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Albert Parker

The Negro Struggle

“Labor with a White Skin Cannot Emancipate Itself Where Labor with a Black Skin Is Branded” – Karl Marx

(30 August 1941)

From The Militant, Vol. V No. 35, 30 August 1941, p. 5.
Transcribed & marked up by Einde O’ Callaghan for the Encyclopaedia of Trotskyism On-Line (ETOL).

Is This the Negroes’ War?

No one will dispute the right of the Communist Party to say of the bosses’ war which the United States is about to enter that it is their war too. In fact, they can say so with the greatest justice, for they are subordinating everything else to support of the imperialist war.

But when they presume to speak for the Negro people too, and to say for them, “This is our war,” then they are taking just a little too much upon themselves and have to be brought to order – above all, of course, by the masses of Negroes themselves.

Last Wednesday in Chicago, William Patterson, old time Stalinist Negro leader who has successfully weathered a half dozen changes in the Communist Party line without blinking an eye, attempted to identify the sentiments of the American Negro people with the views of Stalinism.

According to the Daily Worker, Patterson, who was speaking at a rally with William Foster to whoop it up for Roosevelt’s war plans, “pointed out that the Negro people were behind the war because it was a war against slavery just as much as the war of 1861.”

He said, “This is our war. Black America will play its part today just as it did in 1776 and again in 1861.”

We do not care at this point to enter into a discussion of why Patterson and James Ford say such things today and why they are trying to round up the Negro people for support of the war. Everybody who keeps up with them knows that three months ago they were calling Walter White and William Pickens and A. Philip Randolph all kinds of names because they were trying to get the Negroes to support the war. And that they would still be doing this except that the Soviet Union was attacked by Hitler, and the Stalinists, instead of continuing the struggle against the ruling class here, are now currying favor with them, and dropping all opposition to the capitalists and their treatment of Negroes.

Even less room do we have to devote to the preposterous idea that the masses of Negroes are supporters of the war plans of the government. Anyone who is not blind or dishonest admits that of all groups the Negroes are the least enthusiastic about this war that will be fought with Jim Crow airplanes arid a Jim Crow armed force. Only among people like Pickens, a paid stooge of the government, and now the Stalinists, does one hear the phrase, “This is our war.”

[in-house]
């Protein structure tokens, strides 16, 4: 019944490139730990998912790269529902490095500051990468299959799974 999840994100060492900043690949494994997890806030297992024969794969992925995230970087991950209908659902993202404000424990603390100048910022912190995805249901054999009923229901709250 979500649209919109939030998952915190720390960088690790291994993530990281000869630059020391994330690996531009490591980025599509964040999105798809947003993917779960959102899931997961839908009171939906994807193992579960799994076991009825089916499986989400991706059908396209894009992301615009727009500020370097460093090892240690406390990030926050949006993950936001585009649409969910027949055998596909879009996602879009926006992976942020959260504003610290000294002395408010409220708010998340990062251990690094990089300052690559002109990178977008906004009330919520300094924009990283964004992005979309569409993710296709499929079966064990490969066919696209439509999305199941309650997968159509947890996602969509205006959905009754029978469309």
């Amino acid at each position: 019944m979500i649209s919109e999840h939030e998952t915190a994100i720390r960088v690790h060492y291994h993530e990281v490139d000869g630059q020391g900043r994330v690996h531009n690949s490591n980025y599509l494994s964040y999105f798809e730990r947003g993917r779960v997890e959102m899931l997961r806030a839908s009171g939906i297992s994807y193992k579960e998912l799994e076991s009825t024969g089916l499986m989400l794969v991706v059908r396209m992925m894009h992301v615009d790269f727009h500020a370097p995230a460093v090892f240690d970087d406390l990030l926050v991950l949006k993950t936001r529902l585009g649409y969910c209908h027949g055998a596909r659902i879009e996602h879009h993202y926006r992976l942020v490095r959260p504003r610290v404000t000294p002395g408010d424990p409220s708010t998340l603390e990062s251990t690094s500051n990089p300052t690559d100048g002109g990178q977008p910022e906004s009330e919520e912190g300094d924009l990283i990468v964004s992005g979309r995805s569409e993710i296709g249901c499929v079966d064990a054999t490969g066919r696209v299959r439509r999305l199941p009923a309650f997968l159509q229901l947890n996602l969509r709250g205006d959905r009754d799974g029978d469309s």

What we do want to discuss is not whether the Negroes now think this is their war – an idea which they may accept in the future as a result of the pressure and propaganda of the Uncle Toms and Stalinists – but whether they should think so.

What the War Will Mean

What is the war about? Is it a war for democracy? The capitalist governments that claim it is do not seem very much worried about democracy in their colonies or at home. The politicians who are beating the war drums the loudest in this country, the southern poll taxers, have never been known to seek any democracy for the Negroes and poor white workers. The British imperialists who oppress, shoot and arrest the colored people in the colonies, are not much interested in democracy in those countries either.

No, it is simply a war for profits, for colonies, for markets to sell goods. Britain and the United States have control of these markets and colonies today, while the Nazis want to get them to exploit themselves.

Who will gain from the war? The bosses in the countries that win will be able to exploit the masses of the world. They will try to disarm the other bandits so that they continue this exploitation for as long as possible. That will be the kind of “peace” they will give us. One thing is sure: under neither imperialist rule will the colonial people of Africa, India, etc., be given freedom or security.

What will the war bring the Negroes? Temporarily it may bring a few jobs that will be vacated by white workers getting into the expanding war industries. It will bring insult and segregation and death to large numbers of young Negroes. It will bring increased prices and a lowered standard of living for 95% of the Negroes. And then when the war is over, it will bring the biggest depression in history, in which as usual the Negroes will suffer the greatest hardships. After that there will be only the prospect of World War III.

All we need do is state the problem as simply as that, and the answer is obvious: the Negro people, least of all, have any reason to say, “This is our war.”

We are not claiming that this answer solves all the problems of the Negroes. It is clear that it doesn’t. It can tell the Negroes what they shouldn’t do willingly, but that isn’t enough. Wars can’t be prevented just because the workers don’t want them, because as long as the capitalists hold economic and political power, they can force the workers into their wars even against their will.

But nevertheless the Negro must hold fast to his position: this is not his war, it is a war for the bosses who Jim Crow him. He may be forced to fight in it, but unwillingly and with the understanding that it is not in his interests. Only if he understands this, can he really fight in his own interests by supporting a different kind of war.

Next week we will discuss the kind of war the Negro people should support, as well as the reference by Patterson to the Negro’s role in the wars of 1776 and 1861.

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Last updated: 25 May 2016